According to the UN’s Food and Agriculture Organisation, 12.6% of the Earth’s land surface has been converted to cropland. A further 0.6% is covered with artificial surfaces such as cities, transportation networks and mines. Together this adds up to 19 million km2, an area equivalent to the size of China, Germany and USA combined.
The Planetary Boundaries Framework (Rockström, 2009) proposed that a safe threshold for land-use would be to ensure that no more than 15% of the global land surface is converted to cropland. So, we are currently within our planetary boundary, but only just…
Yet that does not tell the full story... Whilst the ratio of land per unit of crop production has improved over the past twenty years, an new consideration is the land needed for energy crops. Further, nearly 40% of soil used for agriculture around the world is classed as either degraded or seriously degraded and half of the topsoil on the planet has been lost in the last 150 years. Based on current rates of soil degradation, by 2067 we will not have any topsoil left.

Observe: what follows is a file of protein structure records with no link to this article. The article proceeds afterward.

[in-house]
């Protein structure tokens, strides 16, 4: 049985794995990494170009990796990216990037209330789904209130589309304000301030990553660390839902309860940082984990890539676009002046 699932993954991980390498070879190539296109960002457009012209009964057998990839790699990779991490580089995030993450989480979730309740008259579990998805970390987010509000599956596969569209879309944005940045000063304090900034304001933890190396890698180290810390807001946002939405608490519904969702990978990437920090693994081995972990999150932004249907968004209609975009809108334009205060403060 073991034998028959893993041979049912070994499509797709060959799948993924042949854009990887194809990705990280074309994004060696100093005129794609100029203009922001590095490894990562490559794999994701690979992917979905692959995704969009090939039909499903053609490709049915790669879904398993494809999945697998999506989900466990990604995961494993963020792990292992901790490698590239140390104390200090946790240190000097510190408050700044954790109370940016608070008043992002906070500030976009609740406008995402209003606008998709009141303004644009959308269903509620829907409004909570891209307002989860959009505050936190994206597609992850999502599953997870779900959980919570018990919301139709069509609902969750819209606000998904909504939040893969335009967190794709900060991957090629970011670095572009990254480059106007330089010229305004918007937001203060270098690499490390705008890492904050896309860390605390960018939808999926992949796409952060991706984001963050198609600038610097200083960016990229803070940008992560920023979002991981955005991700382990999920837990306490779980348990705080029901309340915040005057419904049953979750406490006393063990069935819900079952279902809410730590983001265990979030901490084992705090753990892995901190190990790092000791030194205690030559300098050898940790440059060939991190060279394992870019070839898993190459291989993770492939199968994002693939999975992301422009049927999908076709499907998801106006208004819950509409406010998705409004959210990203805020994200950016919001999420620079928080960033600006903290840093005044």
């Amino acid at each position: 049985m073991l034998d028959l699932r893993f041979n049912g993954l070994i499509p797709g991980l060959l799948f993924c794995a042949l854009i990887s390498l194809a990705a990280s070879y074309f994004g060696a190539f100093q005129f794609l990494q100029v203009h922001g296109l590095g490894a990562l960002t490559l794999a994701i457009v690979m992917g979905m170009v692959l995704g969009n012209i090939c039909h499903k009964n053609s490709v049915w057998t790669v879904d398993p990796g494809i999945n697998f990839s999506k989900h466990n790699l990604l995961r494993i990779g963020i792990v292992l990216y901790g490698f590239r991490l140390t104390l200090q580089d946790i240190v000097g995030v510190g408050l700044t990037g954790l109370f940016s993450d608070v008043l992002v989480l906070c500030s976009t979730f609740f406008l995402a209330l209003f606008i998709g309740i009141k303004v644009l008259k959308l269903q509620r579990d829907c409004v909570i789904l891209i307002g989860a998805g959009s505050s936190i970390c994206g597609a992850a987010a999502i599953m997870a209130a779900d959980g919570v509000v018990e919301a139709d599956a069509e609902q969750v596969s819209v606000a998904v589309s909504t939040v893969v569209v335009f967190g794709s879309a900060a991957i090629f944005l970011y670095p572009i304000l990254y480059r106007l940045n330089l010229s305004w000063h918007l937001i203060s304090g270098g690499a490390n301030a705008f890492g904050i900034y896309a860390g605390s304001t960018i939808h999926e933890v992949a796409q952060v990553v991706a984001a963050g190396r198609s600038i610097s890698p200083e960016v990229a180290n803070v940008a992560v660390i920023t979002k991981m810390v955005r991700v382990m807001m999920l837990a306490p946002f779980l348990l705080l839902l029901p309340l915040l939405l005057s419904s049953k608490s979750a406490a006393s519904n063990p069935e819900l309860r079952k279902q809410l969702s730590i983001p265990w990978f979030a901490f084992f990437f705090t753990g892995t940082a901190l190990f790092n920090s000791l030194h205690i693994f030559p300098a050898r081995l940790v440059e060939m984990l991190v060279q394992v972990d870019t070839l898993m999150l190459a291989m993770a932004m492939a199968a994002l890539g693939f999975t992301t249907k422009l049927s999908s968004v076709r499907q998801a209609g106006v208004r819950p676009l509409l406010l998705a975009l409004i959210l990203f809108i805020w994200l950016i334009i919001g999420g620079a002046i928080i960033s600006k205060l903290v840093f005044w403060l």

Why land-use matters and what are businesses doing?
Land-use as a planetary boundary is relevant to many businesses, including those reliant on land for their raw materials (agricultural suppliers; commodity traders; food manufacturers; retailers; forestry, packaging, mining, oil & gas) or reliant on access to land for infrastructure (construction; transport; manufacturing).
As part of our on-going research into how businesses can translate planetary boundaries to the scale of their organisation, we reviewed the targets being set in relation to land-use by 220 of the world’s largest companies. We found sobering figures:
What can we do to improve the situation and what can businesses do?
In our research, we also spoke with 38 leading sustainability practitioners, who helped shed light on some of the challenges companies face when measuring, monitoring, and evaluating their impact on land use. These are the key points they identified.
Positively, the research did identify actions for organisations to focus on in an attempt to arrest the rapid conversion of land-use and ensure we remain within our planetary thresholds. Specific actions included.
We need to go beyond measuring our land footprint and understand the value of the land being used. In particular, we need to ensure that the land converted is not degraded. With at least 80% of the world’s food coming from 11% of the land currently in use, and populations growing, time is running out for ensuring that we remain within our Planetary Boundary for land-use.
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